"Things are moving quickly in autonomous [cars] because there's so many different pathways and the standards aren't even set. A lot of people can claim leads because people are making advancements in different areas," Barra said. "Next year we're going to have Super Cruise on one of our Cadillacs. On highways you'll be able to take your hands off the wheel and feet off the pedals – with a very creative way to make sure the driver is alert and involved in the driving process."
As for those "confidential" efforts, feel free to speculate. GM has recently confirmed that it'd be running autonomous Volts at its Warren, MI tech center, which certainly indicates that the company is playing with much more than Super Cruise. GM will need to continue to embrace autonomous driving, owing to both traditional competitors like Toyota, as well as non-traditional opposition, like Google and Apple.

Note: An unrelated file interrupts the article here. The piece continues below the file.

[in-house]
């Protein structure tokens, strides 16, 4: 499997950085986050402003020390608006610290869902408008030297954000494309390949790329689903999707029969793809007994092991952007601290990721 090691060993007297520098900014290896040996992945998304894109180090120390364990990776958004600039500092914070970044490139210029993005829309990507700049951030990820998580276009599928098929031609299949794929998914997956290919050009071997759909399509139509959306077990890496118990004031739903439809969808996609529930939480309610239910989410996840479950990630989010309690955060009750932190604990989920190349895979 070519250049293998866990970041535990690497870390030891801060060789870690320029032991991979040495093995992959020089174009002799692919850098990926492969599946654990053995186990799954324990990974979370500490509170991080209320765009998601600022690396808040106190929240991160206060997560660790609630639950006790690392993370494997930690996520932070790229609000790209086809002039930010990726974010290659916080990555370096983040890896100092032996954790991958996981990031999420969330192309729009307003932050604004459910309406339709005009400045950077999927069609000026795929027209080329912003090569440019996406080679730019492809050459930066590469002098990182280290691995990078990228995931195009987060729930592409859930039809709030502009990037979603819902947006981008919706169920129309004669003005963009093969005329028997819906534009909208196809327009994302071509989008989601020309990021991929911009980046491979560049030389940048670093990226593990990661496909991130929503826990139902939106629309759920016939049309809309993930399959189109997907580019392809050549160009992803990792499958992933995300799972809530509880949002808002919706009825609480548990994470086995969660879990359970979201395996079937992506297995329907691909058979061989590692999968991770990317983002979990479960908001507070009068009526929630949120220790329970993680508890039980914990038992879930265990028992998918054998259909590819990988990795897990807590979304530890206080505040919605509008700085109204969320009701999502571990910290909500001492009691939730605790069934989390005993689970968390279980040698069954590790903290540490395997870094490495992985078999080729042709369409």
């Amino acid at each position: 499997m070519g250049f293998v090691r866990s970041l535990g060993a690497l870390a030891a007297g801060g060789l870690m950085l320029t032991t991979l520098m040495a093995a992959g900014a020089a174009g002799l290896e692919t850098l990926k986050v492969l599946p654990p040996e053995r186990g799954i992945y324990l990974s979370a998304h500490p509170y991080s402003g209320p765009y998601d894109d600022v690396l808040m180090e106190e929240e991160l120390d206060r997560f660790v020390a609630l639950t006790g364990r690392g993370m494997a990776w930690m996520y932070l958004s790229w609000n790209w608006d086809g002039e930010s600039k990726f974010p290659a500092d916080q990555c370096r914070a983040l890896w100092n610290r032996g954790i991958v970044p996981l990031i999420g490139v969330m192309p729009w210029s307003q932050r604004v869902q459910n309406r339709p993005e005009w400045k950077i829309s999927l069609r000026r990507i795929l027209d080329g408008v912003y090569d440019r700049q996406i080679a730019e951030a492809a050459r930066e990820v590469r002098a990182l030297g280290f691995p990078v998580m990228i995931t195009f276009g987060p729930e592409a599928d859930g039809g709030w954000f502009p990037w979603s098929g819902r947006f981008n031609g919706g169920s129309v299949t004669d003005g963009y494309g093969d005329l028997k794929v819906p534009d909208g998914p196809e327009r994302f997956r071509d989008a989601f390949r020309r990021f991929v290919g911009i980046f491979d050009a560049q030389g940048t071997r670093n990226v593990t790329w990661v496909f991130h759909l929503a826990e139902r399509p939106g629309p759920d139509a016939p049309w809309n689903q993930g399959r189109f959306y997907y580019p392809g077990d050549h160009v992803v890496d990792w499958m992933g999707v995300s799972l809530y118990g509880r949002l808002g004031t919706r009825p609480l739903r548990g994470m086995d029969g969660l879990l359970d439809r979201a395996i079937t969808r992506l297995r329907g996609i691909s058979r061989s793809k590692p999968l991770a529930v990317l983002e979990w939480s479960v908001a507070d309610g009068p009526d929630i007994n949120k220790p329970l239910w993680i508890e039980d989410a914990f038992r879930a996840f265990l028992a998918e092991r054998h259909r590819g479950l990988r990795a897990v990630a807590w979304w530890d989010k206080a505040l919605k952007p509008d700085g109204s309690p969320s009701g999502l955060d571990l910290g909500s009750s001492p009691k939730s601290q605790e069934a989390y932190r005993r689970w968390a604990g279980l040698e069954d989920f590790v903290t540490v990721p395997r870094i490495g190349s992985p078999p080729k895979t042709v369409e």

Speaking of its competition from Silicon Valley, Barra was asked about two of the region's biggest names – Apple's Tim Cook and Tesla boss Elon Musk.
"I have tremendous respect for Tim Cook, and I don't really think he needs advice from me," Barra told USA Today with a laugh. And when asked about Apple's future as a "viable competitor," she said, "I have no insights other than what I read in the papers. But it would be foolish for me not to assume that they're going to."
As for Mr. Musk's openness about future products and how it contrasts with GM's relatively closed attitude, Barra also gave a chuckle.
"I'm sure you would like me to say yes. I think we're fundamentally different. Look at our volume and look at the segments where we compete. His product line – his two products – his scale, it's completely different."
The rest of Barra's interview is certainly worth a read, and includes talk about the Volkswagen diesel scandal, GM's changed relationship with the National Highway Traffic Safety Administration, and Uber. Head over to The Detroit Free Press website for the full story from USA Today.